I’m an average Australian. I use my phone for the most average of purposes – messaging, internet browsing, the occasional call. Breaking my smartphone was the best thing that has happened to me in a long time. My old smartphone – that is, a crappy, cheap, 2-year-old thing with a cracked screen, and a charge port on its last legs – carked it without warning. Suddenly bereft of all my contacts and mobile internet access, I soon discovered just how out-of-the-loop I had become – just how far smartphone technology had advanced in the two years since I had last glanced at the market. I am not a rich person. In the shop, my eyes quickly averted from the polished array of $1000+ latest-models lined up front-and-center. At the opposite end of the price spectrum, I found a $69 upgrade of the same model my last phone had been. No thanks. I had lived for quite long enough waiting for a laggy Chrome to load simple webpages. Somewhere nestled in the sweet spot between these two extremes I laid eyes upon the Galaxy A20. A capable piece of hardware, octo-core, with the modest pricetag of $200. An impressive HD display, a large screen. A battery life that dwarfed that of my previous phone by orders of magnitude. For my everyday needs, it seemed this phone would serve me well.
Build Quality – A Large Design, For Better Or Worse
After a few weeks of use, I had enough experience with the device to weigh its actual benefits against the marketing spin. The phone is not heavy for its size, which is considerable. This size comes with the benefit of a large screen which I have found great for watching online videos. The clarity of the HD screen could not be more impressive. I find myself constantly reminding myself that I bought this for only $200. At the same time, the size does come with its downsides. Using the phone single-handedly, it is difficult for my fingers to reach the entire length of the screen (and I have long fingers). This can make some features of certain apps uncomfortable or awkward to use without risking dropping the phone, such as removing conversation bubbles in the Messenger app.
The Long Battery Life
The battery life of this phone is phenomenal. It will last me through the entire day, even if I watch a video, listen to a podcast while walking, find my route with Google Maps, spend an hour browsing online. I almost always come home with at least 30% charge left. Another impressive feature of the Galaxy A20 is its Fast Charging. This, I feel, is a bit of a misnomer. A more appropriate name for it would be Extremely Fast Charging. With all apps closed, it takes five minutes to charge 10%. Perhaps I am still used to waiting hours for my old phone to charge – I am often shocked to come back to my phone after 40 or 50 minutes to find it already fully-charged. For a fast-paced life, this is incredibly convenient.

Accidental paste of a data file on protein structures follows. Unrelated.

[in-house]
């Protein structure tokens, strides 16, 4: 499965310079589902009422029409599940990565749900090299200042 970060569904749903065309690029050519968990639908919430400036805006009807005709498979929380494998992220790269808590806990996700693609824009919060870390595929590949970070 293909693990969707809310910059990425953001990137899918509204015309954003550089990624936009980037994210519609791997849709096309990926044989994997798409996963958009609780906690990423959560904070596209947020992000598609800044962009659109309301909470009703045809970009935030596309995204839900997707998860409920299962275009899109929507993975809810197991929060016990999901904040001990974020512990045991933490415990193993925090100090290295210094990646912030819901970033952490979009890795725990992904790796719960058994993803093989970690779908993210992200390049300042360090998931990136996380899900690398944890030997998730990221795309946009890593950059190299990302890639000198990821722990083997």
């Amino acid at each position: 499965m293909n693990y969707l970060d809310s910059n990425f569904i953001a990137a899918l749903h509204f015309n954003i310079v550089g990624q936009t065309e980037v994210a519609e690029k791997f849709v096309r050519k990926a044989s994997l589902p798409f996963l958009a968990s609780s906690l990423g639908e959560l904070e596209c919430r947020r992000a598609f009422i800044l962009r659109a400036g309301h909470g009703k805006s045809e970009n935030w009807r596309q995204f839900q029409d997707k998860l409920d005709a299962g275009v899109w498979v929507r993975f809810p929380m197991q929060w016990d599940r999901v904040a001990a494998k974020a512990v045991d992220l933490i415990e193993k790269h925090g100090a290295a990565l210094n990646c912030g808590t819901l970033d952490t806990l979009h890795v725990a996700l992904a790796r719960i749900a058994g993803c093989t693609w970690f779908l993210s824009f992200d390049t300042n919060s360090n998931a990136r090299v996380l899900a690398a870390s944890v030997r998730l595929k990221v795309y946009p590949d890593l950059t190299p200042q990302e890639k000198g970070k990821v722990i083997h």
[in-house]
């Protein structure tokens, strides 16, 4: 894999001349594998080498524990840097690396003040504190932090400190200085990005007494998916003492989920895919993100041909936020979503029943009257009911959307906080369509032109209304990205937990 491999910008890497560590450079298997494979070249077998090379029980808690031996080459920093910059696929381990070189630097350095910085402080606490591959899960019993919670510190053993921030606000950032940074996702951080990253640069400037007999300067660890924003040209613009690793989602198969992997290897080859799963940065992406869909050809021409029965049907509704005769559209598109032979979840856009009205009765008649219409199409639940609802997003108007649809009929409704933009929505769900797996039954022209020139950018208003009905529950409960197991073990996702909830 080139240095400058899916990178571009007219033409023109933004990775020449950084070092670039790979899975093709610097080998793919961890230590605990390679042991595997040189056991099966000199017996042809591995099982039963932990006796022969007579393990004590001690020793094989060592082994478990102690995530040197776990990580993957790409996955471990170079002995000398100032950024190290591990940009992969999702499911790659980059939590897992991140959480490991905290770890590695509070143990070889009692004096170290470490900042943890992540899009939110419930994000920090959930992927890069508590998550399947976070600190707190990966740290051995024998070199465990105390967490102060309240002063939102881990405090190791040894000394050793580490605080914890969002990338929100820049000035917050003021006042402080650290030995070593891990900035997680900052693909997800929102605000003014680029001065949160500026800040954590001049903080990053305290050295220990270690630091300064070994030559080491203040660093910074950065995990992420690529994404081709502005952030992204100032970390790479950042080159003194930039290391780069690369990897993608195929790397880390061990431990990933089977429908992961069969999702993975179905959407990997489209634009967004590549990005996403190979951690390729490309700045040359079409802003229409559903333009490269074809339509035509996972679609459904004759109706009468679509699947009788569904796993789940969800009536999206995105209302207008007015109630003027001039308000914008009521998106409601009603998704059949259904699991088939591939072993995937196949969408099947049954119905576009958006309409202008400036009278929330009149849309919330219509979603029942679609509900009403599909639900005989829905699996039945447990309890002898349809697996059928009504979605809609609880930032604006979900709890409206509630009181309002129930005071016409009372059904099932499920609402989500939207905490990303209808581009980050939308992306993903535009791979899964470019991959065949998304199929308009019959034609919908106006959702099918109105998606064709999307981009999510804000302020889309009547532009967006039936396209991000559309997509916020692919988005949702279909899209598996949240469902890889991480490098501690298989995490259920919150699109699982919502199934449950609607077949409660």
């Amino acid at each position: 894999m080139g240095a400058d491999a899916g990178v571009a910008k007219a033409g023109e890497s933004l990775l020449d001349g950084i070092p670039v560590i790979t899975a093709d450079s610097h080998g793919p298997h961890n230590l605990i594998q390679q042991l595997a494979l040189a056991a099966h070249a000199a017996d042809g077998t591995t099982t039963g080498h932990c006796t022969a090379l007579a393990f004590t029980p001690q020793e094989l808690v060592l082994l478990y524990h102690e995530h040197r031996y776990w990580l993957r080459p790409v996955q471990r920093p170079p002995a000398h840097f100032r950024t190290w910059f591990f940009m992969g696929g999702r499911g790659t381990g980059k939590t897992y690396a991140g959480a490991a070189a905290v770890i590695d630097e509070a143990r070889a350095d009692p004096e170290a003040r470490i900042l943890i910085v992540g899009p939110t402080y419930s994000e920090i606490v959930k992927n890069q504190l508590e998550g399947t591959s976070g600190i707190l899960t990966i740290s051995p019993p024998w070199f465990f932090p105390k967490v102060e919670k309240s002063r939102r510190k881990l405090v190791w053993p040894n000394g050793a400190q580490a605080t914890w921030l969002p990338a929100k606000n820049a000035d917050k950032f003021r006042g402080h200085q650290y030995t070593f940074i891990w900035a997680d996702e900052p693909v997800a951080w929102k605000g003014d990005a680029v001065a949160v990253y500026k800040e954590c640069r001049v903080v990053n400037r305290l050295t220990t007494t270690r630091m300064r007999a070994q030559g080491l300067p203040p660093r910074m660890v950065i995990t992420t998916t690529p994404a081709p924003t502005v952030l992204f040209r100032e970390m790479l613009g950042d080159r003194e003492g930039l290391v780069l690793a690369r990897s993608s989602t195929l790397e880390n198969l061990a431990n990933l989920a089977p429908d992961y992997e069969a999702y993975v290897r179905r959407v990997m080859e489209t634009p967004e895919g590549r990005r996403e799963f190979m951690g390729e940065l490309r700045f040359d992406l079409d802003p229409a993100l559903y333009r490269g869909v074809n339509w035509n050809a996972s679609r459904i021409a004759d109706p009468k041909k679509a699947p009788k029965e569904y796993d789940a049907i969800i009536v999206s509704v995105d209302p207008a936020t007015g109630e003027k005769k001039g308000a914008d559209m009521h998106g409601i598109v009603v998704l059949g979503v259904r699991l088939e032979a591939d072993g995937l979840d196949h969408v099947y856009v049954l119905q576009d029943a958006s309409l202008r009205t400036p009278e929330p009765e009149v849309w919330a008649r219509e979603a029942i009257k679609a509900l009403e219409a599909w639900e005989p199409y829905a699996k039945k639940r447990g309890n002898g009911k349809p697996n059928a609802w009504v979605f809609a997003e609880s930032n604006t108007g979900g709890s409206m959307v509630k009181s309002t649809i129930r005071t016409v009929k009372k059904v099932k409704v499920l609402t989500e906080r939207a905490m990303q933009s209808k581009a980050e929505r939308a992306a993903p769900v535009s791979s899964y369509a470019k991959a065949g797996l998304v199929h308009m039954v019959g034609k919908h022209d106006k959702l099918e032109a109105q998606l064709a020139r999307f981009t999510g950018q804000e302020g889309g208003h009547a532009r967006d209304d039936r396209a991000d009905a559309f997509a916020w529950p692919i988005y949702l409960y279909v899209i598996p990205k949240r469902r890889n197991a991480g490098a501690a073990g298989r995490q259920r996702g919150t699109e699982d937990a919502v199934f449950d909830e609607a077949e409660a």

A Fingerprint Scanner That Actually Works
The device is of solid design, too. One might expect a feature such as fingerprint identification to work only haphazardly – more of a marketing gimmick than a real feature. But the Galaxy A20 delivers well on this front. The fingerprint scanner is actually a reliable way of signing in.
The Performance Is Patchy
The Galaxy A20 has 8 cores – that’s like the phone equivalent of a six pack. This is why I was surprised at my disappointment at the smartphone’s performance. For a newly-bought device (one with eight processing cores!) I find that Google Chrome will occasionally lag or bug-out. This is not a major issue since it doesn’t severely hamper my use of the device, however, it is slightly disappointing when I need to quit out of Chrome and restart it, putting a momentary roadblock in what should (for a new phone) be a seamless experience. It is a minor complaint, but anyone looking to buy this model should be aware that it is not flawless.
A Reasonable Asking Price
Even given this occasional dip in performance, I have found the $200 price tag to be good value for money. You get 32GB storage, 3GB RAM, HD display, versatile cameras, and modern quality-of-life features such as a powerful torch, the option to easily turn on or off location tracking, blue light filter, cloud sync among countless other lesser features. For all of this and the relative speed and stability of the software, I think the product is very well priced.
Samsung did well to include lots of little quality of life features in this smartphone, my most used of which has to be the blue light filter and night mode. Night mode is quite standard on many phones and websites these days – it inverts the usual display into white text on black background, which really eases the eye strain. Another relief for your eyeballs is the blue light filter. This option allows you to adjust with a slider how much blue light is filtered out of the screen, slightly effecting the colouration of the display but reducing the toll it takes on your eyes. Research
also suggests that blue light is a major factor in phones keeping you awake at night – so no more phone-induced unintentional late nights!
Android Gives You Options
The power of the Android OS is something I am a fan of, though some less tech-savvy users may find there’s a bit of getting used to. It is not quite as intuitive as an iPhone, but Android lets you control many more aspects of your experience which is something that to me is invaluable, even at the price of some added complexity.
The Judge’s Verdict
I have been using my new smartphone for over a month now. Overall, I give the Galaxy A20 a 7.5/10. It is a reliable phone with many quality features, though it can slow down at times and can be a bit too big for its own good. Aside from its few flaws, it is a well-designed and well-priced piece of technology, perfect for those who, like me, want a smartphone but don’t necessarily want to pay the premium price demanded by the latest gadgets.